It's no middle of the pack for her
By Beverly Creamer
Advertiser Education Writer
By Beverly Creamer
Sandy Young is unpredictable. Today, for instance, she's going to don her cowgirl hat and her cowgirl outfit and line-dance across the gym at Kamehameha Middle School with the rest of the staff.
The fact that she's the principal doesn't deter her one bit.
Nor does the fact that she has just been named Hawai'i's 2006 Middle School Principal of the Year by MetLife Resources and the National Association of Secondary School Principals.
It's the honor won two years ago by Campbell High School principal Gale Awakuni, who went on to be named National High School Principal of the Year. Young will also attend the National Principals' Institute for 2006 Principals of the Year in Washington, D.C., in October, where the new national honorees will be named.
Awakuni nominated Young. They've been informal mentors for each other and have cried on each other's shoulders, says Young, and tried each other's methods at their own schools. They became principals the same year, 2000. "We think very much alike as far as what we want for our schools," says Young.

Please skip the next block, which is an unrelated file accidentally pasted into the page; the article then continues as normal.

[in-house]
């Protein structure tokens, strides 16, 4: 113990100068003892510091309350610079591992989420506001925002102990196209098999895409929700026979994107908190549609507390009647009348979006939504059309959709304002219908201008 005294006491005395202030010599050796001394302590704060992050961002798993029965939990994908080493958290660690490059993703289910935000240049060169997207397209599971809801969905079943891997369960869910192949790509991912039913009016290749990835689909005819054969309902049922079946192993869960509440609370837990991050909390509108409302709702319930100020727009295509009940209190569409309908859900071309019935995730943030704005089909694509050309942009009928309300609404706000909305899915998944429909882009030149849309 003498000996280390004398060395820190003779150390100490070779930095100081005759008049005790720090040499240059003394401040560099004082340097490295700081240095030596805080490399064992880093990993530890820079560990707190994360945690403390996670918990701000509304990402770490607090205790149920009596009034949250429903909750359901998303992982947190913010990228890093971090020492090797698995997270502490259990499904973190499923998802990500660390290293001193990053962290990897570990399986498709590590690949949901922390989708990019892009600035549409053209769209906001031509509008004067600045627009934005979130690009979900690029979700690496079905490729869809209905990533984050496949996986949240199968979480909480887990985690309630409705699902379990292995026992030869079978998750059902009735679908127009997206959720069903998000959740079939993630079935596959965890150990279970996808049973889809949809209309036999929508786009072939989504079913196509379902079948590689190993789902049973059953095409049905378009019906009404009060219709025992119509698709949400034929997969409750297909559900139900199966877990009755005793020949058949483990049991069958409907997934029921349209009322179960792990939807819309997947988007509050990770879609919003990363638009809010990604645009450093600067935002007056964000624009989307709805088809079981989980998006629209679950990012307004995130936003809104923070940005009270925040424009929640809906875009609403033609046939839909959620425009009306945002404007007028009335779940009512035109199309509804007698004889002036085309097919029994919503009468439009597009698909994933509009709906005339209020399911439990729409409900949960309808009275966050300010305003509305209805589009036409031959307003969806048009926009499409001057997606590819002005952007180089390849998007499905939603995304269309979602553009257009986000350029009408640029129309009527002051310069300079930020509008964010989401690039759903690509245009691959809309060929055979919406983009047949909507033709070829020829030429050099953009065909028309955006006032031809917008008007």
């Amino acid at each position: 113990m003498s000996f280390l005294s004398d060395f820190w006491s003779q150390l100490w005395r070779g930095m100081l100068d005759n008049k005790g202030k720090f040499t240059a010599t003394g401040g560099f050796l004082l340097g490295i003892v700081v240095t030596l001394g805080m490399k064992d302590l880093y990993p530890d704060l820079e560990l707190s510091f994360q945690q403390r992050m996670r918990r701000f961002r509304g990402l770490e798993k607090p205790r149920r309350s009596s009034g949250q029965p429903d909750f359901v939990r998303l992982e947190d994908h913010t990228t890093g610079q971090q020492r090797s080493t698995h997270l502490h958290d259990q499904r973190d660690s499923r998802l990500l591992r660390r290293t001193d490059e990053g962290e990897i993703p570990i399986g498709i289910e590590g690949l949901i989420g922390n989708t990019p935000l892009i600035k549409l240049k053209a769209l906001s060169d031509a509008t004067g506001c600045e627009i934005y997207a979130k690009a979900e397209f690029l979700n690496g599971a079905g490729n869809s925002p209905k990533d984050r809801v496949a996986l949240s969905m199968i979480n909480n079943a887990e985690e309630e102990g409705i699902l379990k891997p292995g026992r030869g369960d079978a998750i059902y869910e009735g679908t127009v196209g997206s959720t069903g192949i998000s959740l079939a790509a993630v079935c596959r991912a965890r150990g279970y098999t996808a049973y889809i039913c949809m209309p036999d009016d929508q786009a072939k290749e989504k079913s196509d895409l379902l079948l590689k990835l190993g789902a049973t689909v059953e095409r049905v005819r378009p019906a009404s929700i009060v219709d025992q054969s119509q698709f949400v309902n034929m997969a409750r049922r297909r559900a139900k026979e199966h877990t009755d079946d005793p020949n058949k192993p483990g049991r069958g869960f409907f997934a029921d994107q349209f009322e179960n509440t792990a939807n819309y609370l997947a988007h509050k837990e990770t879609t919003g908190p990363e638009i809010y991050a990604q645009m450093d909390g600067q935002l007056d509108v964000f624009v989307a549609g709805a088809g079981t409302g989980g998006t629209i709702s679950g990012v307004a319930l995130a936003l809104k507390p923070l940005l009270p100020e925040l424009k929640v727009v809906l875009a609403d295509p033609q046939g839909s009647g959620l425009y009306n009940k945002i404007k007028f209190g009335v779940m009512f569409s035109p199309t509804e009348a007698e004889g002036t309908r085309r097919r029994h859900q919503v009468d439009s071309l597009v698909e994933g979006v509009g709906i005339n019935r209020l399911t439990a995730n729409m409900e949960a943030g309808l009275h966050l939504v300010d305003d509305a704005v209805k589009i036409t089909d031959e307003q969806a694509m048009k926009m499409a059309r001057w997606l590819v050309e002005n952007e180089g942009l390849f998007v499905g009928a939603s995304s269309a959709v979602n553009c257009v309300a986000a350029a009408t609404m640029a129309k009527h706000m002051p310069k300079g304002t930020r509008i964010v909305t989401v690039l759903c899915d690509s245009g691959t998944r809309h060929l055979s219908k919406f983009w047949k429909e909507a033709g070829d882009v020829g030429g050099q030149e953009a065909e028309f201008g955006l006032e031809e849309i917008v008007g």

The choice of Young comes as a result of her collaborative methods, which include bringing parents, students, teachers, administrators and staff into decision-making on her campus.
"I have collaborative councils with my teachers, my administrative team, with parents and students, and also interactive councils where they all work together," says Young. "I feel the principal's job is too big for one person alone ... the fact that we're collaborating is the key thing that makes us successful.
"It gives all those who are involved and those who contribute a sense of participating ... and they buy into how we can improve and solve issues. Our school is governed by a philosophy called tribes, that every single person is important."
That philosophy will be abundantly clear today as Young joins with staff, teachers, custodians, and administrators in a "kumu parade" that will entertain students on their first day back in class for the new school year.
"We want our students to know we're regular people," says Young. "And the principal isn't a high mucky-muck person, just a regular person, and we all count.
"We devote the day to making the students realize they're important to us, so much so we're willing to look a little silly before them."
Reach Beverly Creamer at email@example.com.